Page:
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Stop paying your people to grow your practice

Why money isn’t most employees’ biggest motivator

We all want our staff to be happy and productive. Increasingly, for professional services firms, we also want them to bring in more work too. So how do you motivate people so that you grow a healthy, dynamic and sustainable practice while people are rewarded for initiative?

By not throwing money at them. That’s how….

The problem with only rewarding rainmaking

Obviously, the people who are responsible for bringing in new work into a firm need to be rewarded financially. However, you only have a passing interest in the Banking Royal Commission to realise that massive problems arise when we reward only the act of winning work and nothing else.

After all, winning the work is just the first step in actually making money from it. The work still needs to be done, preferably to the right quality. The client also needs to be managed and looked after. Their feedback needs to be sought. The staff also need to be trained and mentored. New talent also needs to be hired. If you want to build a well-oiled client winning and money making machine, all of these functions should be rewarded too.

But there’s more to it as well. 

After all, there are also clients you don’t want for, and work you don’t want to do. My experience has been that, if you keep rewarding only the act of bringing in work, you also end up with a lot more of both of these.

When that happens your practice ends up a mess and you - and your colleagues - end up miserable.

Who wants that?

Worse still, I’ve seen instances where rewarding only rainmakers leads to a toxic culture in a firm where the people actually working on a file resent doing so because they know they’re lining the pockets of a colleague, not their own.

The result is that bad work gets done, the client gets annoyed and the firm’s reputation suffers.

A better approach: reward everyone

A better approach is to reward everyone on the team in some way - not just the rainmaker (sure you don’t have to reward them to the same extent but you do have to motivate them in some way). A better approach still is to reward for longevity of a client, not simply for a one off transaction.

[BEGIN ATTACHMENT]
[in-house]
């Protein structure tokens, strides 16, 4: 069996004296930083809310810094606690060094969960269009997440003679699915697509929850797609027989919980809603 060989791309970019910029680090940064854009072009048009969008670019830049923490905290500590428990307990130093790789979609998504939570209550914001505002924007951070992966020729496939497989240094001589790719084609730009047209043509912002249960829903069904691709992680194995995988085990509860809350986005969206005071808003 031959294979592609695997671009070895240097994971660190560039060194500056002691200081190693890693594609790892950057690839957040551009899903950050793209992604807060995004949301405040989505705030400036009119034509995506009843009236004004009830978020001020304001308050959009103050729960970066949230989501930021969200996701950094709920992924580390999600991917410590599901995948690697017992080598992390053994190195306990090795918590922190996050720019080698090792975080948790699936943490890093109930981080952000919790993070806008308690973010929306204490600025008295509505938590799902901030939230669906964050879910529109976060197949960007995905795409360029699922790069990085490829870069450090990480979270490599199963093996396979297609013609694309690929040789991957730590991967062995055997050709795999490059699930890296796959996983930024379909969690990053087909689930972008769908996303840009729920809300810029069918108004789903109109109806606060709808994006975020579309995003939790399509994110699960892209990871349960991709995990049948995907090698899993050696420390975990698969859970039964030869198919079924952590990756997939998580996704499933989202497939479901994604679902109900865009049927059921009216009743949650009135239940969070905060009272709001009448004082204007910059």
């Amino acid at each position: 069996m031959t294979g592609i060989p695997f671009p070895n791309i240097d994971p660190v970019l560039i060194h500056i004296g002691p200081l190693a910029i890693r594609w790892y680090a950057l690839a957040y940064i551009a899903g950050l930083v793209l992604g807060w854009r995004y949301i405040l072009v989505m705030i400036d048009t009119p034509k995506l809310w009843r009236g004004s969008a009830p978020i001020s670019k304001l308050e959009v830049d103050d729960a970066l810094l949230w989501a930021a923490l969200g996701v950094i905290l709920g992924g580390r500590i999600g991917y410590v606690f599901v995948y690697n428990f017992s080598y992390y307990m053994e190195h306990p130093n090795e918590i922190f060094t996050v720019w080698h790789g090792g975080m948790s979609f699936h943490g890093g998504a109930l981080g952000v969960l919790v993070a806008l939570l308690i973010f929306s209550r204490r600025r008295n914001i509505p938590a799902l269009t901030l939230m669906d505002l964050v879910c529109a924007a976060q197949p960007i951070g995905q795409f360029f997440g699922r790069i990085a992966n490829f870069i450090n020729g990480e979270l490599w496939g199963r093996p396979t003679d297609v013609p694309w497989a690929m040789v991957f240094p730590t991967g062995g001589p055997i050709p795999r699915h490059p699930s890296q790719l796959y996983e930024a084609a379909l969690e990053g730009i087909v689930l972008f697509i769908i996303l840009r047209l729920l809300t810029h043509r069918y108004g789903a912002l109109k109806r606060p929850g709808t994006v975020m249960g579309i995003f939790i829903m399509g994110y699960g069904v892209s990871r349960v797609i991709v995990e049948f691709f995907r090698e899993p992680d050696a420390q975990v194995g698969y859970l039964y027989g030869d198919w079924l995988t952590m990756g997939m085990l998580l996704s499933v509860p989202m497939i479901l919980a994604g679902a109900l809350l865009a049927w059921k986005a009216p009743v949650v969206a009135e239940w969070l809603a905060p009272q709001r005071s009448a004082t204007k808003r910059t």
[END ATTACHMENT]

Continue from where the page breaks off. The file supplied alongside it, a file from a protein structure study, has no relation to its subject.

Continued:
And a better approach even still, is to combine financial incentives with non-financial ones.

Most employees value a lot of things more than money. And the thing they most want most is recognition.

Now, I’m not suggesting that you have the kind of public naming and shaming ceremonies that some real estate agents engage in, where high performing team members are celebrated with claps and cheers and bell ringing, while low performing ones publicly pilloried. (But there is a reason they do that.)

I am suggesting, however, that you take the time to say thanks and to recognise people who do a good effort winning work, as well as those who then go and do the good work too. I’m also suggesting that you take the time to thank them privately too.

What employees really want

After all, studies also show that earning more money isn’t the strongest motivator for employees. The higher earning the employee is, the less of a motivator it becomes.

Your firm’s culture, the quality of your leadership and the chance to have a successful career matter far more than dollars. So long as you’re compensating people fairly, that’s enough.

From then on you’re better off focusing on building a culture.

Treat people like people

You’re also better off treating people like people. Strict social media policies and smartphone usage and internet usage policies and what not are all well and good, but you’re asking people to give you a lot of their time - sometimes as much as 50 or 60 hours a week. The least you can do in return treat them like adult.

If you’re trying to build a long-term work winning machine just remember social events aren’t just great for making people happy, they’re also still one of the most effective ways of developing the kind of long-lasting relationships both internally and externally that will make your firm a profitable one. Shared experiences count. Informal shared experiences count most of all.

Invest in cleaners

And finally, if you really want to reward someone, why not invest in something that makes a difference to their lives - especially if it’s something that they might find it hard to justify splashing out for themselves.

If you want inspiration on that, look to the tech sector where even the most dynamic businesses find it hard to retain key staff because their skills are in high demand and replacing them is serious work.

Facebook gives staff onsite haircuts and medical and dental appointments.  Google lets people eat any meal they want, at work, for free. Apple provides a smorgasbord of celebrity appearances, free beer, and hefty discounts on its products. Spotify offers egg freezing (Seriously, I’m not making this stuff up). 

One business, Evernote, paid for employees to have their homes cleaned twice a month while they were at work. Imagine the joy of walking home to a spotless home!

You get the picture.

They do this because they realise some things matter more than money, even to employees charged with making more of it for you.

What could you do to bring a bit of that into your office so you start rewarding people without first reaching into your pocket?

 

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